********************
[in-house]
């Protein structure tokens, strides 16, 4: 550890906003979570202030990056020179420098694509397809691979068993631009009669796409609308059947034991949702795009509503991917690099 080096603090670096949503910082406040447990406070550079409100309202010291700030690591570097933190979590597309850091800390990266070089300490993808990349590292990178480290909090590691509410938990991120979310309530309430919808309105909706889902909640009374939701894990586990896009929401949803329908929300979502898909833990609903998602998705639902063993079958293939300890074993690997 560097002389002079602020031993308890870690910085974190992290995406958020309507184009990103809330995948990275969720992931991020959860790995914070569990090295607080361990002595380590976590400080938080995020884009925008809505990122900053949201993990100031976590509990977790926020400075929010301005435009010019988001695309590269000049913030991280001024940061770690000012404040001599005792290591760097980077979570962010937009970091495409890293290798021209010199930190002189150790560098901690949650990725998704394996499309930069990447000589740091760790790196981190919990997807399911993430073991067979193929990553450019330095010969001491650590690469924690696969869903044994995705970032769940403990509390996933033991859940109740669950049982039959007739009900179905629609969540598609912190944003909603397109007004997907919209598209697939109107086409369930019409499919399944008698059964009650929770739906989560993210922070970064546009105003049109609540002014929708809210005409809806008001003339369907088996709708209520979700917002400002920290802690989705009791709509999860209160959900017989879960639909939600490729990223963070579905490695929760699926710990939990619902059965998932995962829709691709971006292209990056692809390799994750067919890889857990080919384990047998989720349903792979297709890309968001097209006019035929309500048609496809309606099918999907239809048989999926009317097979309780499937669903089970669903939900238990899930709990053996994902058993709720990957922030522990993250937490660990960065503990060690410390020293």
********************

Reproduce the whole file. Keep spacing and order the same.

[in-house]
């Protein structure tokens, strides 16, 4: 550890906003979570202030990056020179420098694509397809691979068993631009009669796409609308059947034991949702795009509503991917690099 080096603090670096949503910082406040447990406070550079409100309202010291700030690591570097933190979590597309850091800390990266070089300490993808990349590292990178480290909090590691509410938990991120979310309530309430919808309105909706889902909640009374939701894990586990896009929401949803329908929300979502898909833990609903998602998705639902063993079958293939300890074993690997 560097002389002079602020031993308890870690910085974190992290995406958020309507184009990103809330995948990275969720992931991020959860790995914070569990090295607080361990002595380590976590400080938080995020884009925008809505990122900053949201993990100031976590509990977790926020400075929010301005435009010019988001695309590269000049913030991280001024940061770690000012404040001599005792290591760097980077979570962010937009970091495409890293290798021209010199930190002189150790560098901690949650990725998704394996499309930069990447000589740091760790790196981190919990997807399911993430073991067979193929990553450019330095010969001491650590690469924690696969869903044994995705970032769940403990509390996933033991859940109740669950049982039959007739009900179905629609969540598609912190944003909603397109007004997907919209598209697939109107086409369930019409499919399944008698059964009650929770739906989560993210922070970064546009105003049109609540002014929708809210005409809806008001003339369907088996709708209520979700917002400002920290802690989705009791709509999860209160959900017989879960639909939600490729990223963070579905490695929760699926710990939990619902059965998932995962829709691709971006292209990056692809390799994750067919890889857990080919384990047998989720349903792979297709890309968001097209006019035929309500048609496809309606099918999907239809048989999926009317097979309780499937669903089970669903939900238990899930709990053996994902058993709720990957922030522990993250937490660990960065503990060690410390020293």